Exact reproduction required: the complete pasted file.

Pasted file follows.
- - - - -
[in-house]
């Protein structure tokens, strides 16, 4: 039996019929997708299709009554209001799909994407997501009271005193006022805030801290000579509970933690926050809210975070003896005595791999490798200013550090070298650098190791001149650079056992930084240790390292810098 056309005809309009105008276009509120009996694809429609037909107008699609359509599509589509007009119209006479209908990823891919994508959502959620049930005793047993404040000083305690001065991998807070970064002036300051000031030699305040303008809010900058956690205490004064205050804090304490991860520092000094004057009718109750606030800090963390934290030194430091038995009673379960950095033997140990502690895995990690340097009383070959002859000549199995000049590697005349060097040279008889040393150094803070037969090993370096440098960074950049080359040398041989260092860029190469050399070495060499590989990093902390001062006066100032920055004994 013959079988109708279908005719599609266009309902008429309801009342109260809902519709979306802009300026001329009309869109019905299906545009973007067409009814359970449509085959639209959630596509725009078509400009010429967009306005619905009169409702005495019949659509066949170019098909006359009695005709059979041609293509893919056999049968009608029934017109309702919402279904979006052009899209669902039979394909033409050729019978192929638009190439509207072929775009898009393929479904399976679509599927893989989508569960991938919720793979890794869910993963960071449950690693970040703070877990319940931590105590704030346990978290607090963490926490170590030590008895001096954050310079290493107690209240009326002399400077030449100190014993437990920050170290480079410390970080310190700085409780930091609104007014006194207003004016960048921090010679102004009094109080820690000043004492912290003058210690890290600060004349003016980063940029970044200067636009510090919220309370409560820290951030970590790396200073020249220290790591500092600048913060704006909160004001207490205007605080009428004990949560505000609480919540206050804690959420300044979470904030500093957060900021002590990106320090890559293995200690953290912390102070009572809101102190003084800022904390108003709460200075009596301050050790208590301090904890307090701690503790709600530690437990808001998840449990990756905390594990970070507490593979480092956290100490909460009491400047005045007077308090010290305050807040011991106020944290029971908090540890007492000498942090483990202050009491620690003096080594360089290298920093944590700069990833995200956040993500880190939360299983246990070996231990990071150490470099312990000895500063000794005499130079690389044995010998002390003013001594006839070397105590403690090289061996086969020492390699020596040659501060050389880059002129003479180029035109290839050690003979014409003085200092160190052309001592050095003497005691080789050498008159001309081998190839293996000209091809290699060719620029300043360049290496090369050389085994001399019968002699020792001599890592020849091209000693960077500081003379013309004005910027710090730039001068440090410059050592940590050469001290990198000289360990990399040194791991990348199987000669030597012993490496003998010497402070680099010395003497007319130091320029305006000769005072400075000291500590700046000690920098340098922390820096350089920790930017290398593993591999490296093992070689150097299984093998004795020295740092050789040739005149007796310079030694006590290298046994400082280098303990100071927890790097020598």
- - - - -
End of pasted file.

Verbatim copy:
[in-house]
């Protein structure tokens, strides 16, 4: 039996019929997708299709009554209001799909994407997501009271005193006022805030801290000579509970933690926050809210975070003896005595791999490798200013550090070298650098190791001149650079056992930084240790390292810098 056309005809309009105008276009509120009996694809429609037909107008699609359509599509589509007009119209006479209908990823891919994508959502959620049930005793047993404040000083305690001065991998807070970064002036300051000031030699305040303008809010900058956690205490004064205050804090304490991860520092000094004057009718109750606030800090963390934290030194430091038995009673379960950095033997140990502690895995990690340097009383070959002859000549199995000049590697005349060097040279008889040393150094803070037969090993370096440098960074950049080359040398041989260092860029190469050399070495060499590989990093902390001062006066100032920055004994 013959079988109708279908005719599609266009309902008429309801009342109260809902519709979306802009300026001329009309869109019905299906545009973007067409009814359970449509085959639209959630596509725009078509400009010429967009306005619905009169409702005495019949659509066949170019098909006359009695005709059979041609293509893919056999049968009608029934017109309702919402279904979006052009899209669902039979394909033409050729019978192929638009190439509207072929775009898009393929479904399976679509599927893989989508569960991938919720793979890794869910993963960071449950690693970040703070877990319940931590105590704030346990978290607090963490926490170590030590008895001096954050310079290493107690209240009326002399400077030449100190014993437990920050170290480079410390970080310190700085409780930091609104007014006194207003004016960048921090010679102004009094109080820690000043004492912290003058210690890290600060004349003016980063940029970044200067636009510090919220309370409560820290951030970590790396200073020249220290790591500092600048913060704006909160004001207490205007605080009428004990949560505000609480919540206050804690959420300044979470904030500093957060900021002590990106320090890559293995200690953290912390102070009572809101102190003084800022904390108003709460200075009596301050050790208590301090904890307090701690503790709600530690437990808001998840449990990756905390594990970070507490593979480092956290100490909460009491400047005045007077308090010290305050807040011991106020944290029971908090540890007492000498942090483990202050009491620690003096080594360089290298920093944590700069990833995200956040993500880190939360299983246990070996231990990071150490470099312990000895500063000794005499130079690389044995010998002390003013001594006839070397105590403690090289061996086969020492390699020596040659501060050389880059002129003479180029035109290839050690003979014409003085200092160190052309001592050095003497005691080789050498008159001309081998190839293996000209091809290699060719620029300043360049290496090369050389085994001399019968002699020792001599890592020849091209000693960077500081003379013309004005910027710090730039001068440090410059050592940590050469001290990198000289360990990399040194791991990348199987000669030597012993490496003998010497402070680099010395003497007319130091320029305006000769005072400075000291500590700046000690920098340098922390820096350089920790930017290398593993591999490296093992070689150097299984093998004795020295740092050789040739005149007796310079030694006590290298046994400082280098303990100071927890790097020598």